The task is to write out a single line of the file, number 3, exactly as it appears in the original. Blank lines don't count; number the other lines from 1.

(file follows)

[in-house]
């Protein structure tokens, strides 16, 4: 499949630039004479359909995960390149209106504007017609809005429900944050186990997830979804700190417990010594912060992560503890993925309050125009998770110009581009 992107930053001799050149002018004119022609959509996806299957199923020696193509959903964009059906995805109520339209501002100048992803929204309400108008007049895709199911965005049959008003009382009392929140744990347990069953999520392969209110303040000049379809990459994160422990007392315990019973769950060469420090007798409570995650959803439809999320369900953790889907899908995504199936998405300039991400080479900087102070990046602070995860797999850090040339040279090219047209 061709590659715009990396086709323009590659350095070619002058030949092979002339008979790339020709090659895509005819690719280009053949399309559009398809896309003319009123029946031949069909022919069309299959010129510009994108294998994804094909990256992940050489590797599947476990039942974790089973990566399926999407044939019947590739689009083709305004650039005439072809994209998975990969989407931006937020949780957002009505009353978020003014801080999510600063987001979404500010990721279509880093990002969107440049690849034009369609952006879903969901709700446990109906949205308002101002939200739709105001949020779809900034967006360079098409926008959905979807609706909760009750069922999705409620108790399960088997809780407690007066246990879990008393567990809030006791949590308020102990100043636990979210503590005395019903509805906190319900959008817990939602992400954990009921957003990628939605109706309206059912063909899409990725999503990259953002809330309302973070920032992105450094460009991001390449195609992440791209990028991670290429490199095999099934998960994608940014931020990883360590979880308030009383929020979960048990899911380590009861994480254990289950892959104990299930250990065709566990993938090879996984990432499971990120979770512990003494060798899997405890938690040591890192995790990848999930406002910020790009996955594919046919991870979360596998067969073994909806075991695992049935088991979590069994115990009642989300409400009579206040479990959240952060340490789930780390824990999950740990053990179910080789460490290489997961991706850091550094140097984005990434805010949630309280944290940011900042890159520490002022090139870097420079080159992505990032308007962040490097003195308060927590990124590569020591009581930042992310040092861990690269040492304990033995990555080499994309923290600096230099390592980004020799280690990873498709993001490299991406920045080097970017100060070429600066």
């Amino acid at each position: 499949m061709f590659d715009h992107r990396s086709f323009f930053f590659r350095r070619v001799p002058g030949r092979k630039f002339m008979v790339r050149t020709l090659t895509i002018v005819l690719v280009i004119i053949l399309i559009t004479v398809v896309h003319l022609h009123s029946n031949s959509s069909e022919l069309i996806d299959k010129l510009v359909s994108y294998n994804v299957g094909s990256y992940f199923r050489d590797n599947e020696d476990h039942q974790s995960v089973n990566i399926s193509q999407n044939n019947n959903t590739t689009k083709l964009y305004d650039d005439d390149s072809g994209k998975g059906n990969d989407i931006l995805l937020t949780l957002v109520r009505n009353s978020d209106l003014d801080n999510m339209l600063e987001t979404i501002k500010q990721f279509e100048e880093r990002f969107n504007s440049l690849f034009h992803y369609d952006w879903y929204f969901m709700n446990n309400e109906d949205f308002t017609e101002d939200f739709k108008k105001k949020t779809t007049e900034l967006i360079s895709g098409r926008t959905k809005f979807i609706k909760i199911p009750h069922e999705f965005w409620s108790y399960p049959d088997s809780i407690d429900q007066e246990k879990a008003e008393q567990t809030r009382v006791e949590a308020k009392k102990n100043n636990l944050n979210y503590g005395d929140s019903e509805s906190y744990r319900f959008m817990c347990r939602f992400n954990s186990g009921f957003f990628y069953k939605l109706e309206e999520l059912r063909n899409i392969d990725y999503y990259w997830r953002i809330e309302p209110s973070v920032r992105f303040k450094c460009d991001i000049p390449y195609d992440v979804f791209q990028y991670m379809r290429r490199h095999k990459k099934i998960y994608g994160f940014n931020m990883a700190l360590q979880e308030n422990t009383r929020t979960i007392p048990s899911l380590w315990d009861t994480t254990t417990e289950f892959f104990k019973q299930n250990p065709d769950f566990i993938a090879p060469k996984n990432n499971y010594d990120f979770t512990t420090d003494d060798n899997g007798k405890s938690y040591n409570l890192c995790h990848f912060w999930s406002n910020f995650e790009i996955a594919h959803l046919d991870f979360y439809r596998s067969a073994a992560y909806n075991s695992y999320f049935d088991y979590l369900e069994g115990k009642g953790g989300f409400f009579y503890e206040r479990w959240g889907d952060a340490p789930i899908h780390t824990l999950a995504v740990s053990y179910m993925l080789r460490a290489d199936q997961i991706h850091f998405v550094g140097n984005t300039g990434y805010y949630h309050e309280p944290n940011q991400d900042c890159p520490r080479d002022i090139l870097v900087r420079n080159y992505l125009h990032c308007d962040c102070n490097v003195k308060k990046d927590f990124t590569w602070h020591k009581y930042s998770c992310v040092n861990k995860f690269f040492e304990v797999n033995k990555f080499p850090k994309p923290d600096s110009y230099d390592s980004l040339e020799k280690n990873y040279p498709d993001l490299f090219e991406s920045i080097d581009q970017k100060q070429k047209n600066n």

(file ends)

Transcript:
């Amino acid at each position: 499949m061709f590659d715009h992107r990396s086709f323009f930053f590659r350095r070619v001799p002058g030949r092979k630039f002339m008979v790339r050149t020709l090659t895509i002018v005819l690719v280009i004119i053949l399309i559009t004479v398809v896309h003319l022609h009123s029946n031949s959509s069909e022919l069309i996806d299959k010129l510009v359909s994108y294998n994804v299957g094909s990256y992940f199923r050489d590797n599947e020696d476990h039942q974790s995960v089973n990566i399926s193509q999407n044939n019947n959903t590739t689009k083709l964009y305004d650039d005439d390149s072809g994209k998975g059906n990969d989407i931006l995805l937020t949780l957002v109520r009505n009353s978020d209106l003014d801080n999510m339209l600063e987001t979404i501002k500010q990721f279509e100048e880093r990002f969107n504007s440049l690849f034009h992803y369609d952006w879903y929204f969901m709700n446990n309400e109906d949205f308002t017609e101002d939200f739709k108008k105001k949020t779809t007049e900034l967006i360079s895709g098409r926008t959905k809005f979807i609706k909760i199911p009750h069922e999705f965005w409620s108790y399960p049959d088997s809780i407690d429900q007066e246990k879990a008003e008393q567990t809030r009382v006791e949590a308020k009392k102990n100043n636990l944050n979210y503590g005395d929140s019903e509805s906190y744990r319900f959008m817990c347990r939602f992400n954990s186990g009921f957003f990628y069953k939605l109706e309206e999520l059912r063909n899409i392969d990725y999503y990259w997830r953002i809330e309302p209110s973070v920032r992105f303040k450094c460009d991001i000049p390449y195609d992440v979804f791209q990028y991670m379809r290429r490199h095999k990459k099934i998960y994608g994160f940014n931020m990883a700190l360590q979880e308030n422990t009383r929020t979960i007392p048990s899911l380590w315990d009861t994480t254990t417990e289950f892959f104990k019973q299930n250990p065709d769950f566990i993938a090879p060469k996984n990432n499971y010594d990120f979770t512990t420090d003494d060798n899997g007798k405890s938690y040591n409570l890192c995790h990848f912060w999930s406002n910020f995650e790009i996955a594919h959803l046919d991870f979360y439809r596998s067969a073994a992560y909806n075991s695992y999320f049935d088991y979590l369900e069994g115990k009642g953790g989300f409400f009579y503890e206040r479990w959240g889907d952060a340490p789930i899908h780390t824990l999950a995504v740990s053990y179910m993925l080789r460490a290489d199936q997961i991706h850091f998405v550094g140097n984005t300039g990434y805010y949630h309050e309280p944290n940011q991400d900042c890159p520490r080479d002022i090139l870097v900087r420079n080159y992505l125009h990032c308007d962040c102070n490097v003195k308060k990046d927590f990124t590569w602070h020591k009581y930042s998770c992310v040092n861990k995860f690269f040492e304990v797999n033995k990555f080499p850090k994309p923290d600096s110009y230099d390592s980004l040339e020799k280690n990873y040279p498709d993001l490299f090219e991406s920045i080097d581009q970017k100060q070429k047209n600066n």